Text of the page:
The blade vibration will show the convergence, flutter, and divergence characteristics with increasing wind speeds. When the operating environment is harsh, wind turbines must stop working. In order to improve the maximum operating wind speed and optimize the design of blade, dynamic adjustment of operation parameters should be employed. As the air force also has effect on the convergence, flutter, and divergence, the balance position of turbine blade vibration is not zero. Owing to the limitation of space, only the vibration simulation curves on the tip of the blade are attached in this paper (Figures 9, 10, and 11). The blade deformation will decrease with the decreasing length of blades. In addition, the changing initial condition is helpful to understand the coupling vibration.

5. The Nonautonomous System

When considering the effect of gravity, the equations of turbine blade discussed above can be regarded as a nonautonomous system. The differential equations are substituted in the differential items of (7a), (7b), (23a), and (23b). According to the chosen node number, the relevant parameters are synthesized. So the expressions in nonautonomous system can be expressed as follows.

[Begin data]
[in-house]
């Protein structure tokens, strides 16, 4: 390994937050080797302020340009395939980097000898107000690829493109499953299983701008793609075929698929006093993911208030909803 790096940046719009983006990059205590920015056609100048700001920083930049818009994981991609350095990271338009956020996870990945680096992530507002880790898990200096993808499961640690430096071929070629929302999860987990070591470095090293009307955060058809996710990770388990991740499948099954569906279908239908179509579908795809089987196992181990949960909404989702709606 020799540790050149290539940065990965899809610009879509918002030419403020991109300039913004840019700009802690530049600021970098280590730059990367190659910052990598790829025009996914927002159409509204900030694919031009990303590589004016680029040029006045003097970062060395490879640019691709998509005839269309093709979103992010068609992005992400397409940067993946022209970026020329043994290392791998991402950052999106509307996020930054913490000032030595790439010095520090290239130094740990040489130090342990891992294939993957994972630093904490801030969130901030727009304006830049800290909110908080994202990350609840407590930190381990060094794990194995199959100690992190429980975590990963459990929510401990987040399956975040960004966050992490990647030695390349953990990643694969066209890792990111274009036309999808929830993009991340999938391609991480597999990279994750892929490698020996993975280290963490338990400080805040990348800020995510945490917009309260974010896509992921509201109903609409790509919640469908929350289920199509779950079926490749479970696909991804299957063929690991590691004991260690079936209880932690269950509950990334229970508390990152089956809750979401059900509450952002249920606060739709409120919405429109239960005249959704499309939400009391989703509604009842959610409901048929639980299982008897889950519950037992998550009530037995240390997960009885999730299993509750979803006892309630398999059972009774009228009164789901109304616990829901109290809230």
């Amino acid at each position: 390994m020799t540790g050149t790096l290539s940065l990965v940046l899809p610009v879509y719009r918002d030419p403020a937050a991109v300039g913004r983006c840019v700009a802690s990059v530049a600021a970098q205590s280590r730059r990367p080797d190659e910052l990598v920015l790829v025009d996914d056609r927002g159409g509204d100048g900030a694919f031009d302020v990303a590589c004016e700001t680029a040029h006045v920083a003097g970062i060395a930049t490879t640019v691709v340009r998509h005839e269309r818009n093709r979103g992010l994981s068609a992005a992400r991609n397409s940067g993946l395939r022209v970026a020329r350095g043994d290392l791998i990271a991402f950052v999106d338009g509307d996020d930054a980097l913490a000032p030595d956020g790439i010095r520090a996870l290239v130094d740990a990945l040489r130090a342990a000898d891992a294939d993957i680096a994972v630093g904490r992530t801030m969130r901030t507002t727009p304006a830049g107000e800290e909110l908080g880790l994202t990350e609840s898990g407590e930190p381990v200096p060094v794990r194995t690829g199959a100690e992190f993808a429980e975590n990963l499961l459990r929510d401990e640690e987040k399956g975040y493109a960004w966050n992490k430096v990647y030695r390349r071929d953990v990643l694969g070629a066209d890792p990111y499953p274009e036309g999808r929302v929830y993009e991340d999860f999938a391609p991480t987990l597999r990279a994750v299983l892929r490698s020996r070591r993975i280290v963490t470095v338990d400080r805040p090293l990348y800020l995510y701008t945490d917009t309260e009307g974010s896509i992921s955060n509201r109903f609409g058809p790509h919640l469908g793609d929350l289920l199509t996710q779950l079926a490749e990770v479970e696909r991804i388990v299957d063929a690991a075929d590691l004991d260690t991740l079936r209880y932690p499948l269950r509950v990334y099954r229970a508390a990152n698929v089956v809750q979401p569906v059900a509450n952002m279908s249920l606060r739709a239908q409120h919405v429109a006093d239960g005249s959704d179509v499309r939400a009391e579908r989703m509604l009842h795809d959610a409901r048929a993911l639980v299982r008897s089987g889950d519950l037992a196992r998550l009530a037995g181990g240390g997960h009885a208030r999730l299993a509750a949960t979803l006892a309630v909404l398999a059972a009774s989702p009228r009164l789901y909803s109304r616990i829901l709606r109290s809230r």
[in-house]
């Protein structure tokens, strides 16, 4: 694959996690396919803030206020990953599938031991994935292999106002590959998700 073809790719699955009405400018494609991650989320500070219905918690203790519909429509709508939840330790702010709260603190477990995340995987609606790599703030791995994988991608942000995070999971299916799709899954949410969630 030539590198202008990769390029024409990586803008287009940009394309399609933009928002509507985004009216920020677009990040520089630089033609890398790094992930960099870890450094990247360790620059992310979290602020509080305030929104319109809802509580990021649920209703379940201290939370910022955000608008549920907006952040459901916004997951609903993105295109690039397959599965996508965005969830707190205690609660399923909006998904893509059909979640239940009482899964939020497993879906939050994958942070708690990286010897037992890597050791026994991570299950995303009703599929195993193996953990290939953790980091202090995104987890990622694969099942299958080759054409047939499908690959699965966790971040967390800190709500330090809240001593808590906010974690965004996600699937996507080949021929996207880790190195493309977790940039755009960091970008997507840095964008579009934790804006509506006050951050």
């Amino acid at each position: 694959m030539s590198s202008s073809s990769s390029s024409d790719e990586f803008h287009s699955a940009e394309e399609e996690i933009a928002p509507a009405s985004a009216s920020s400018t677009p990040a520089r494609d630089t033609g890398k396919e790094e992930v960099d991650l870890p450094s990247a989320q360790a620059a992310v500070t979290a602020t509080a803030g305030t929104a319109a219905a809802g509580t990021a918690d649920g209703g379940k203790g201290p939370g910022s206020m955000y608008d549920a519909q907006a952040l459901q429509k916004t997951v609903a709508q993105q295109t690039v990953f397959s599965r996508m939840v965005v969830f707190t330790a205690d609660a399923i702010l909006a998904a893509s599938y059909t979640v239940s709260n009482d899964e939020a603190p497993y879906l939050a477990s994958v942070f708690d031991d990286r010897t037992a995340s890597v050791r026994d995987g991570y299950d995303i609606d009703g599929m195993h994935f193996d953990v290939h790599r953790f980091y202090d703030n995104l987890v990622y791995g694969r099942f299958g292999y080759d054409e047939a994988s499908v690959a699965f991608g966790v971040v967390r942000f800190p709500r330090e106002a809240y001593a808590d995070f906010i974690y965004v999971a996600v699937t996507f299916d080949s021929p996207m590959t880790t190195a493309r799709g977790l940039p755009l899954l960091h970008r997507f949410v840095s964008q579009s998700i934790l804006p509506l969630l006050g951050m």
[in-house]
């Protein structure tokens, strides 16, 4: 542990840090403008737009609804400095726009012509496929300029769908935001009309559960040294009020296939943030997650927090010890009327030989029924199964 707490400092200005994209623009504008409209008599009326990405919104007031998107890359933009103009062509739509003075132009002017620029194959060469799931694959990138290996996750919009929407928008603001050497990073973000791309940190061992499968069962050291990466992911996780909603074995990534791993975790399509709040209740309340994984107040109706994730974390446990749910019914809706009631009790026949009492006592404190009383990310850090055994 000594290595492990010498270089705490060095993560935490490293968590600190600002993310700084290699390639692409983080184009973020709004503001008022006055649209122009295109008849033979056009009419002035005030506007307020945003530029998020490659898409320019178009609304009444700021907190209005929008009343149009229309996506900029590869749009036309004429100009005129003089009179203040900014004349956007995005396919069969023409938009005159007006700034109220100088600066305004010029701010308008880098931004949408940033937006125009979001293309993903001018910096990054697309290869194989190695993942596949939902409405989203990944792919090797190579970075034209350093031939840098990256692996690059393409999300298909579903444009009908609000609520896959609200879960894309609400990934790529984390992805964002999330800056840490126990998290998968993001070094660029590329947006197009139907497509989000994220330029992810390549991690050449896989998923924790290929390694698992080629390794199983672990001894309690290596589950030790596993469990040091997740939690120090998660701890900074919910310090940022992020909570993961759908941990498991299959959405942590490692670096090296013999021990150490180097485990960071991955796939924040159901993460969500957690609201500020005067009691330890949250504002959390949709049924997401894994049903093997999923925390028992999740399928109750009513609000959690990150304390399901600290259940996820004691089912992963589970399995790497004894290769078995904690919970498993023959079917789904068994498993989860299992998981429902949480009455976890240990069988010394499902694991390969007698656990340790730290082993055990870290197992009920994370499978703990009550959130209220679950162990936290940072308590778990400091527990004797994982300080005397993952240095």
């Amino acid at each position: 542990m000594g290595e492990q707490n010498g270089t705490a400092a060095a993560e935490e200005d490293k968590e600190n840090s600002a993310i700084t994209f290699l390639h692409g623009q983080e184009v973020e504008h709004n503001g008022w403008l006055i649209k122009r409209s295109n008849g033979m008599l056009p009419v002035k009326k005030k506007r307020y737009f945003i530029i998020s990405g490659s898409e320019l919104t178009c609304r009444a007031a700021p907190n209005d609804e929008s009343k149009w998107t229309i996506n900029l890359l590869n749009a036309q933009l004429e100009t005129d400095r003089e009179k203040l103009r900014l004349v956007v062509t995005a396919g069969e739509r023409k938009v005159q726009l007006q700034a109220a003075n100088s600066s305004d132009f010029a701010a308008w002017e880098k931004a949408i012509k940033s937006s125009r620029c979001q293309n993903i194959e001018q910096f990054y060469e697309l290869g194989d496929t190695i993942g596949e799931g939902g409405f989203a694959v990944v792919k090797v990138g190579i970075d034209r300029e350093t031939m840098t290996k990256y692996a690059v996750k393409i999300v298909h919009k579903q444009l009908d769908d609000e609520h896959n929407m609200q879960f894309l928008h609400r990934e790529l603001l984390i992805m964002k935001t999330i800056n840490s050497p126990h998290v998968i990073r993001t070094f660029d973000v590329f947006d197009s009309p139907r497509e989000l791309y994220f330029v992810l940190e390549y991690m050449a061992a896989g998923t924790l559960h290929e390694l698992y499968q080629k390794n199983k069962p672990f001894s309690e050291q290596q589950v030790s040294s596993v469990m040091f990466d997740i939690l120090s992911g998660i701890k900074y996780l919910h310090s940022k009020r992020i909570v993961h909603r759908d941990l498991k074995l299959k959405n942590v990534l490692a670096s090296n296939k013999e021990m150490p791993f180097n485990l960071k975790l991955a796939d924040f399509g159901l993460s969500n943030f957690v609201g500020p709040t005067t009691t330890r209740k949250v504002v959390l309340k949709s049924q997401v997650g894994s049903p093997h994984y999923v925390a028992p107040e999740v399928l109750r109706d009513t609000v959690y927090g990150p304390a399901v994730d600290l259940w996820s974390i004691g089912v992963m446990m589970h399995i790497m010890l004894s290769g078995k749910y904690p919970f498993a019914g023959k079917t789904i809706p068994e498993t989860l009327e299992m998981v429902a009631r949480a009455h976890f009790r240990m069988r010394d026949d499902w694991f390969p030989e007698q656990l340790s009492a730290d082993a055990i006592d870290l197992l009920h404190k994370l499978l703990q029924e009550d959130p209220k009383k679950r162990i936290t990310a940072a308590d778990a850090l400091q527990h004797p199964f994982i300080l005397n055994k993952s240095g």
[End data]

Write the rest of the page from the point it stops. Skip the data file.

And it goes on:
Supposing , (37) is transformed into the following:

Assisted by MATLAB vibration toolboxes, the vibration on the turbine blade tip can be simulated in the nonautonomous system through time discretization. Select the number of nodes , spin speed  rad/s, and the initial conditions to be the same as those with autonomous system. As the displacement of a continuous bar is continuous, the initial displacement of other nodes should be selected according to the linear vibration mode. Figures 12, 13, and 14 plot the displacements and phase tracks of the blade tip in the lead-lag and flapping directions when  m/s, 18 m/s, and 22 m/s, respectively. It can be concluded that when  m/s and 22 m/s, the blade vibration is convergent and divergent and when  m/s, and the blade may introduce the low-speed flutter.